Light on Snow- Anita Shreve
This a compelling story of a young girl and her father. Nicky is 12 and living with her Dad in backwoods New Hampshire. Two years earlier Robert Dillon was a successful architect, with a beautiful wife and two lovely daughters. Then just before Christmas, his wife and toddler daughter were killed in a tragic car accident. In his grief, Robert packs up Nicky and travels north. They stumble upon a small town and try to assemble a new life. Robert begins making and selling furniture. Nicky is struggling to make sense of the loss of her mom and sister and the abandonment of her old life. She never really gets to express her sadness and grief to her father.
Then one day on a cold winter walk, they hear a cry in the woods. They find a newborn girl wrapped in a bloody sleeping bag, left to die. They rescue the baby and save her life. Nicky can’t understand why someone would do this.
Two weeks later a young woman appears at their door. She is the mother of the baby. A fierce winter storm keeps her at the house for several days. Nicky desperate for emotional love, fantasizes about her staying and living with them. Her dad wants her to turn herself in to the police but doesn’t have the heart to do it himself. Over the next few snowbound days, they learn more about each other and about themselves.
Anita Shreve is a wonderful writer. Her words are beautifully descriptive and heartfelt. It was a wonderful read from beginning to end. However, I would have loved to have some sort of peek into the future life of the characters, to see how their lives turned out. This is a great title for a book club group.
Reading Guide- From www.readinggroupguides.com
1. Nicky notes near the beginning of Light on Snow that her father actively avoids civilization, yet when they find Baby Doris he quickly breaks out of his self-imposed exile to help save the abandoned infant. Why do you think he chooses to become so involved in this situation?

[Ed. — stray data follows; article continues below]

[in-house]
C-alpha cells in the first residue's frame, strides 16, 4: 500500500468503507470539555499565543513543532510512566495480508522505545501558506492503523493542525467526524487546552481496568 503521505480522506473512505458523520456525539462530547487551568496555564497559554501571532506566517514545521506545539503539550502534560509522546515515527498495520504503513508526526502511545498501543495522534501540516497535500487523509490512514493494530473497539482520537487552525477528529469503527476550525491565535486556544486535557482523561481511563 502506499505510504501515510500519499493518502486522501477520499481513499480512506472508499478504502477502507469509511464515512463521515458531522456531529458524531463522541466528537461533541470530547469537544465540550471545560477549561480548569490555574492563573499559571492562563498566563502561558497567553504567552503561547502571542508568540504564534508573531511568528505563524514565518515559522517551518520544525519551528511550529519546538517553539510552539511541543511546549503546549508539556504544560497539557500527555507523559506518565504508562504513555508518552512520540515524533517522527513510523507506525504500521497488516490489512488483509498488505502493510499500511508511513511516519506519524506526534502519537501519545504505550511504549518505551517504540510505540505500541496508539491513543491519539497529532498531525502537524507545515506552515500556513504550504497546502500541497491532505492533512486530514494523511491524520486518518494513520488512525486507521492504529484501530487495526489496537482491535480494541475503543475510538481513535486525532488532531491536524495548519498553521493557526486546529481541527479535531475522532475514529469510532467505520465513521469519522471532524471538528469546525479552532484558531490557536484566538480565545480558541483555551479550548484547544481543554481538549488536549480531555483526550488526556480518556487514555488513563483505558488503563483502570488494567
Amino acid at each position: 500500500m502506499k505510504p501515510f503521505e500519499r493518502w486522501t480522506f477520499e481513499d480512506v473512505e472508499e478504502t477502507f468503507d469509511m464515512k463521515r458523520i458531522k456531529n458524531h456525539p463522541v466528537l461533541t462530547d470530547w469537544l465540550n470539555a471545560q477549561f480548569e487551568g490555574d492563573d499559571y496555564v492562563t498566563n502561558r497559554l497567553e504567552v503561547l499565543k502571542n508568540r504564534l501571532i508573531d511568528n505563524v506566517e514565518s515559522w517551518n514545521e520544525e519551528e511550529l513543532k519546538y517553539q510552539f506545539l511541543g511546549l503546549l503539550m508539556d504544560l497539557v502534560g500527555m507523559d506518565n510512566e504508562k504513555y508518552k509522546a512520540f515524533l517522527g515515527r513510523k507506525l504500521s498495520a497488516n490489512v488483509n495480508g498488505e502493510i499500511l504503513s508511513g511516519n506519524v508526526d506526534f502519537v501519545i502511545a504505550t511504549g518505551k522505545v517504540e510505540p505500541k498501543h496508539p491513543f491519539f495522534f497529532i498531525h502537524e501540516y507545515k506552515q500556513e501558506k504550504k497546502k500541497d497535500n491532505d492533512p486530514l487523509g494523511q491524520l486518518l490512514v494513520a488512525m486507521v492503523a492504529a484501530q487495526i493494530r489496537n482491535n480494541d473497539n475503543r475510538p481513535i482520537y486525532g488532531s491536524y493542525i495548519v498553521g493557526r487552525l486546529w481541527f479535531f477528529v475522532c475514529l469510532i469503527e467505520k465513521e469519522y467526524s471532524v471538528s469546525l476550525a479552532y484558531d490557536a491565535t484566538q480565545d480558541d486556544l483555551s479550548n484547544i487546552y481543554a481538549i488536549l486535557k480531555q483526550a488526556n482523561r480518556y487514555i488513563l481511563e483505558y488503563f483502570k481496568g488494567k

2. Discuss the relationship between Nicky and her father as the novel opens. In what ways is their relationship unique? In what ways does it reflect or subvert the traditional roles of parent and child?
3. The December days through which Light on Snow unfolds represent a rite of passage for Nicky in many ways. How is she ultimately influenced by what she experiences in these weeks? What does Nicky draw from her relationships with the various adults around her? Do you think they learn something from her as well?
4. A great deal about Robert Dillon's pre–New Hampshire life as a successful architect in New York City is revealed when his former colleagues visit his new home. Discuss the distinctions that the author draws between the Dillons' past and their present life.
5. Several scenes in the novel are focused on the preparation and consumption of food. Discuss the significance of these meals to the story.
6. How does Charlotte's arrival affect Robert and Nicky's interaction with the rest of the world?
7. After meeting Charlotte, Nicky's father struggles with the decision of whether or not to turn her in. Does he make a good choice in the end? Why?
8. Nicky's argument with her father after Charlotte leaves becomes a turning point in the novel. What does Nicky discover about herself in this passage? What does she learn about her father?
9. When Nicky overhears Charlotte's confession, she notes, "I want to believe that my father and I were meant to stumble across Baby Doris and give her a chance at life. But I'm not sure. I think about accidents and intersecting footsteps" (page 240). What does she mean by this observation? What role does fate or chance play in Light on Snow? Offer some examples.
10. The morning after the snowstorm, Nicky and Charlotte move a table into the kitchen. What does this action suggest? What exactly has changed?
11. "I know, as one does at twelve or eleven or ten, that I have witnessed something I shouldn't have witnessed, seen something I shouldn't have seen" (page 198). What has Nicky witnessed in this passage and how does what she has seen affect her?
12. Discuss the relationship between Nicky and Charlotte. How does each influence the other?
13. Do you think Charlotte's behavior with respect to her newborn child is justified? Do you think she takes appropriate responsibility for her actions in the end?
14. Although the novel's action takes place when Nicky is twelve years old, she is thirty when she recounts it. Why do you think the author has chosen to have a grown-up Nicky tell the story?